How to work effectively remotely:: Part II Community and Culture

I began this blog post after attending a great talk at Denver Startup Week where four leaders in the remote industry shared helpful tips and answered questions from the audience about working remotely. We left off in Part One of this blog discussing solutions to some challenges of environment and productivity when working remotely. We will continue our discussion with some ways to establish good communication and positive culture remotely. Creating a company culture is a challenging prospect regardless of the team’s distribution. The positive that occurs when fostering culture in a remote setting is that it is never assumed that culture will occur magically. People enter the situation with the knowledge that building a remote culture is challenging and are aware of the importance of cultivating it within their team.

Culture

Find your tools! Find tools you use on a daily basis that aid in communication and establish your virtual community. Slack is our jumping off point when it comes to communication and culture. It’s where work discussions happen but also where inside jokes, witty banter and giphys roam. It is important to stay involved. Don’t think of yourself as being on an island, there is always someone to chat with and get feedback from. Pair with your team mates! Screenhero, Google Hangouts, Speak are just a few examples of ways you can pair remotely.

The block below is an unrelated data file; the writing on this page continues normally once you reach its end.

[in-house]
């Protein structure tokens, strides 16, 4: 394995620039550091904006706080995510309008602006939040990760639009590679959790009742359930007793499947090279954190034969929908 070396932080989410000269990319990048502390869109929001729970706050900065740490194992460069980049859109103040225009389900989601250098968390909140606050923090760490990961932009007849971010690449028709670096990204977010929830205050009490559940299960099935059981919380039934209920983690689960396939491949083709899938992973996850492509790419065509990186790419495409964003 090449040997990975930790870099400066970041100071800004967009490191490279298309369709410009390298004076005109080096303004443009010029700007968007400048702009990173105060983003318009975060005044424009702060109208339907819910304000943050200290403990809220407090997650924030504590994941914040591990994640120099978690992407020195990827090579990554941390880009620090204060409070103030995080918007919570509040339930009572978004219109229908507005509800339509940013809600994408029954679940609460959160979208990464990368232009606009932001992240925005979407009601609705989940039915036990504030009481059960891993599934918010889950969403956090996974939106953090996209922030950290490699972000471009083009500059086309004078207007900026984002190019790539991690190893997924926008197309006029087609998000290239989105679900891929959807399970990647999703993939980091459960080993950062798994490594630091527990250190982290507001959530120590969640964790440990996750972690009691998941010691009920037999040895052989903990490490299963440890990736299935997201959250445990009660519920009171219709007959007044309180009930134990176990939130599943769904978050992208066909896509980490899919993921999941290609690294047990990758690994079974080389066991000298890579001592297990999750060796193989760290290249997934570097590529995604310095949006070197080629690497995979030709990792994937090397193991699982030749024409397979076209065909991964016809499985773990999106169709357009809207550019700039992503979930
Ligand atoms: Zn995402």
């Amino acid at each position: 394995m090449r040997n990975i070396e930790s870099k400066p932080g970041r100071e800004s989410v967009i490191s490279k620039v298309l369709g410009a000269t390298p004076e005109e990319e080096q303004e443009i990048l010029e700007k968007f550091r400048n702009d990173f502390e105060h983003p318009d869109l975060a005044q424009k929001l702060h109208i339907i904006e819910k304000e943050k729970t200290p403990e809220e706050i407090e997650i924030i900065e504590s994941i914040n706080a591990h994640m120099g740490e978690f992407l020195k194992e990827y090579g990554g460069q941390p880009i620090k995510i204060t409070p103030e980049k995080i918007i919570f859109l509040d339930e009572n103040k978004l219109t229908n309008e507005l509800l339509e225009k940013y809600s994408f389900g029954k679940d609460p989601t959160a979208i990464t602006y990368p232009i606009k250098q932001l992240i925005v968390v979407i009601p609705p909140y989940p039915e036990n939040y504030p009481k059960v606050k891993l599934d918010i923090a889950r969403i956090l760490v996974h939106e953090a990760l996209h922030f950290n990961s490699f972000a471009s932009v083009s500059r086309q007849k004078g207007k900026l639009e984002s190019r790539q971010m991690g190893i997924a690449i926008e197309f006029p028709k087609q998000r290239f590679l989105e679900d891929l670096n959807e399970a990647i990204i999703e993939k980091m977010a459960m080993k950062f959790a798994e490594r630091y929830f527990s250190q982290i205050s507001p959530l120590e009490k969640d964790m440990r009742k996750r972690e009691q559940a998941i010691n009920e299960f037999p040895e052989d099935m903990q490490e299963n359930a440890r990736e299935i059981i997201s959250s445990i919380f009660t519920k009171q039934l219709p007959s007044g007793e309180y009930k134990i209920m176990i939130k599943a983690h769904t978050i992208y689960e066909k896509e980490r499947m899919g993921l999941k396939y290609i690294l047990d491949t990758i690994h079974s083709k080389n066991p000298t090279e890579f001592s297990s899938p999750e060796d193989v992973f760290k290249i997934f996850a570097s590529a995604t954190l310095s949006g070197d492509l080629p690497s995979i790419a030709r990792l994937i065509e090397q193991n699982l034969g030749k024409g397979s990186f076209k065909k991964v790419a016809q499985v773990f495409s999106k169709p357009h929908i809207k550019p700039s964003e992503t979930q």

While most of the culture shaping occurs from afar it is so important to get together. Use company retreats to help foster culture through team building, dinners and other group events. These events help you learn about each other and grow closer as a team.

Allow your team opportunities to get involved and give back to your community. Go to meetups, talks, conferences, get excited about what you’re doing. Donate your time to non profits, volunteer to help people learn to code. Being involved in the community allows you to grow as a developer and in turn become a better co worker. Twenty percent time is a great way to incorporate these opportunities in a work week. Allow developers to have an optional day to self study, mentor, volunteer, blog ect. It is a great way to improve and explore together and individually.

My favorite thing about remote culture is trust. When working remotely you have to trust your teammates. We aren’t bound by office rules, hours or schedules. We have freedom to work when we like and our team mates have to trust in us to deliver. We want to do a good job and we accomplish that with what we deliver at the end of every week. Our trust in each other is the platform the rest of our culture built upon.